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United States v. Woods

United States District Court, E.D. Kentucky, Southern Division, London

December 27, 2016

UNITED STATES OF AMERICA, Plaintiff,
v.
JAMES THOMAS WOODS, Defendant.

          ORDER

          Gregory F. Van Tatenhove United States District Judge.

         This matter is before the Court on the Recommended Disposition (“R&R”) [R. 349] filed in the Record by United States Magistrate Judge Hanly A. Ingram on November 16, 2016. The Magistrate's Recommended Disposition was requested following the revocation of James Thomas Woods' supervised release and the issuance of a warrant by this Court. [R. 344.] Initially, on November 25, 2014, Mr. Woods was sentenced to 37 months of imprisonment followed by five years of supervised release. [R. 349 at 1.] Defendant Woods began his supervised release term on June 28, 2016. [Id.] Mr. Woods' supervised release was revoked following a urine sample that tested positive for methamphetamine use. When asked about the result, the Defendant admitted to using methamphetamine on October 19, 2016, as well as chewing on a fentanyl patch. [Id.] Since Mr. Woods violated four separate terms of his supervised release conditions and admitted these violations, the Magistrate Judge recommends revocation with a term of imprisonment of six months to be followed by a 60 month term of supervised release under the conditions previously imposed at Docket Entry 306. [Id. at 7.]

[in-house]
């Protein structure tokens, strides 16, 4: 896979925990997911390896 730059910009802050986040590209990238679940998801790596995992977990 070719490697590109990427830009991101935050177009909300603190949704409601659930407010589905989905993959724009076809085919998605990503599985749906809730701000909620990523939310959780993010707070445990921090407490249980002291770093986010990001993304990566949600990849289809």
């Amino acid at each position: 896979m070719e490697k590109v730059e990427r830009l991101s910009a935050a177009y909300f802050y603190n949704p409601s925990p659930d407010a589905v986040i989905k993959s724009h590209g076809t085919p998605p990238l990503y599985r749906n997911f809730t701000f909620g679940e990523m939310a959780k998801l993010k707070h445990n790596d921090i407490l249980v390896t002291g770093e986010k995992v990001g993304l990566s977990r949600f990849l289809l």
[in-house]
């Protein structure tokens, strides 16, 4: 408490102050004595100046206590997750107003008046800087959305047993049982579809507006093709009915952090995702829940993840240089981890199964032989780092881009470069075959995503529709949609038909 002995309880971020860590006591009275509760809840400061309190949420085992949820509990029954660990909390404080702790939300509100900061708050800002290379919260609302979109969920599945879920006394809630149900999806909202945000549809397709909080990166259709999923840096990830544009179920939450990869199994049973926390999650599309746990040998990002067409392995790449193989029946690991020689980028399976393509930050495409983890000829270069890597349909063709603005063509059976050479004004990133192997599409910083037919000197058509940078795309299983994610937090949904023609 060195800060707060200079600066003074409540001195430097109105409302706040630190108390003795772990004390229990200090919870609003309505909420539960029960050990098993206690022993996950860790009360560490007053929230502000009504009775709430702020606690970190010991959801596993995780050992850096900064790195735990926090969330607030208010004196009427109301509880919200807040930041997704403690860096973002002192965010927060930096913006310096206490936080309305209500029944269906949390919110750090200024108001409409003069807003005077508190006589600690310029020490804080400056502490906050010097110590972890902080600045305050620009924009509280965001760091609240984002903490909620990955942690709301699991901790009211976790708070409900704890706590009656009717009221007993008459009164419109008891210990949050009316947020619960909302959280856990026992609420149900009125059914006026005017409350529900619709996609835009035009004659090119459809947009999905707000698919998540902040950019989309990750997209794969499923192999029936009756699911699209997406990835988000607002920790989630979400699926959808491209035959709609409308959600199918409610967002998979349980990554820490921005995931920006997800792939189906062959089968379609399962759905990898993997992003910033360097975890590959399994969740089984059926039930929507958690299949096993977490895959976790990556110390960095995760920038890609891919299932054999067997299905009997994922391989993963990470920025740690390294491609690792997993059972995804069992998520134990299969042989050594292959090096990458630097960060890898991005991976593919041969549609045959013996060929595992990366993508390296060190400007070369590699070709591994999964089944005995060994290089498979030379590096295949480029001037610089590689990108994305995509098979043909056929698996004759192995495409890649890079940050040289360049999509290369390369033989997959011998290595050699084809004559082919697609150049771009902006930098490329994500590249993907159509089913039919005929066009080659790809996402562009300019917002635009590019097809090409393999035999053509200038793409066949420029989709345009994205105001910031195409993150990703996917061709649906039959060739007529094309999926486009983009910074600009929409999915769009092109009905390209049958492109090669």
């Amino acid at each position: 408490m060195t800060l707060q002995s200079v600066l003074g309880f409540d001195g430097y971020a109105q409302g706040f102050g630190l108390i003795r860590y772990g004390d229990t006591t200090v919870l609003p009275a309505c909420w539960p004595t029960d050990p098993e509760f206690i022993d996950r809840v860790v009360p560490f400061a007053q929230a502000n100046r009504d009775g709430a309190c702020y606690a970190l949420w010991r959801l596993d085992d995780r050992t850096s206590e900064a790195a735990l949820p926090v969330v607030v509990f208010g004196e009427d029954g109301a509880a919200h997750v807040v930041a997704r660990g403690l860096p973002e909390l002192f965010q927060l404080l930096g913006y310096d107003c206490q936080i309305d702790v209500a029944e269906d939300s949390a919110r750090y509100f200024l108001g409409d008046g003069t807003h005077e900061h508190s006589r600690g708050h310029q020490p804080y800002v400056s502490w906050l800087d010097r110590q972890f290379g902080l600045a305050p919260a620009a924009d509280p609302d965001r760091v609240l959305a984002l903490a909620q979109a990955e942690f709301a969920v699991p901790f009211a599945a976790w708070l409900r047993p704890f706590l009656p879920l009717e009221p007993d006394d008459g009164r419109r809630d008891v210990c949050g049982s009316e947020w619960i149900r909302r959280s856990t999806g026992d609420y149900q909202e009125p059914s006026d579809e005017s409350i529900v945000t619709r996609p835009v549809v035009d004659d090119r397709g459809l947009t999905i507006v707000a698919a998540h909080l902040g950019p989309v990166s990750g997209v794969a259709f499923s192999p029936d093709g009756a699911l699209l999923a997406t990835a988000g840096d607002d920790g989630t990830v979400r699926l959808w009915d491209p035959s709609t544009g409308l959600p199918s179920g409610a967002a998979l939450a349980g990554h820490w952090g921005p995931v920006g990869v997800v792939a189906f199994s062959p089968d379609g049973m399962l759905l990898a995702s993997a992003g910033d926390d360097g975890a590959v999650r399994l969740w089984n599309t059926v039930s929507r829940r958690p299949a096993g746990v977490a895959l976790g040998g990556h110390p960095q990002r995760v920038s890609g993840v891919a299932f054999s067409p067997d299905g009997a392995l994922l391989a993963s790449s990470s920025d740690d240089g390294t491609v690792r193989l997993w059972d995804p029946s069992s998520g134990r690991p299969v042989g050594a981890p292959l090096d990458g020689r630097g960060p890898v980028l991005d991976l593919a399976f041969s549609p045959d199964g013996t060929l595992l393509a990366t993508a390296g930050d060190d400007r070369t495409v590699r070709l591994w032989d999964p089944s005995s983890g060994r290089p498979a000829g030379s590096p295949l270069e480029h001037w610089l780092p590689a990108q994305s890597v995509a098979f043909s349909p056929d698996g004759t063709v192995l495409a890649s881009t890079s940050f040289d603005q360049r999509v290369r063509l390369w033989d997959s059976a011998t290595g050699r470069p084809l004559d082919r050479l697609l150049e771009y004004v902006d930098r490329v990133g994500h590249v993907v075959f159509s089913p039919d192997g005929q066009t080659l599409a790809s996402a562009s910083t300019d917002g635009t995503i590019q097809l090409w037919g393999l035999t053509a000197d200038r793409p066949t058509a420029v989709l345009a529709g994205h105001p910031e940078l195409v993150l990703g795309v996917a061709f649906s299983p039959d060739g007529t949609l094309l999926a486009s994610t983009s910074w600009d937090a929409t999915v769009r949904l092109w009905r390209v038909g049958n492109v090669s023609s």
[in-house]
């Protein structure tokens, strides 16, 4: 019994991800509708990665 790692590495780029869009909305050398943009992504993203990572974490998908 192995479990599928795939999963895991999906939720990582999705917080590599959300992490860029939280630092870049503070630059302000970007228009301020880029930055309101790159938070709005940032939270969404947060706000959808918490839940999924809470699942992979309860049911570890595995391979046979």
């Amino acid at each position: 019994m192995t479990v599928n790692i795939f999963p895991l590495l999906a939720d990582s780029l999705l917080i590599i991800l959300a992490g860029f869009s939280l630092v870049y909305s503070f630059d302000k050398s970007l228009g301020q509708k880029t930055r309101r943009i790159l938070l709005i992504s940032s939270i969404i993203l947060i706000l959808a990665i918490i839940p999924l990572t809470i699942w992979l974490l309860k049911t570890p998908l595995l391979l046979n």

On November 15, 2016, Judge Ingram conducted a final hearing on revocation of Woods' supervised release. [Id. at 3.] At the revocation hearing, Woods admitted the factual basis for the violations described by the USPO in the Supervised Release Violation Report by “competently enter[ing] a knowing, voluntary, and intelligent stipulation to violations #1, #2, #3 and #4.” [Id.] The United States argued for revocation and eight months of imprisonment to be followed by five years of supervised release. Defense counsel noted that Mr. Woods' actions were mitigating as he quickly admitted drug use to the probation officer, after being questioned about the results, and Mr. Woods was willing to stipulate to the violations. [Id. at 5.] Further, Defense counsel notified the court that Mr. Woods accepted responsibility for these violations and even admitted fentanyl use which had not been detected by the drug test. [Id.] Unfortunately, Mr. Woods committed this violation only after four months of supervised release and “his violations were reminiscent of his underlying offense, which involved procuring meth ingredients in exchange for meth to feed his addiction.” [Id.]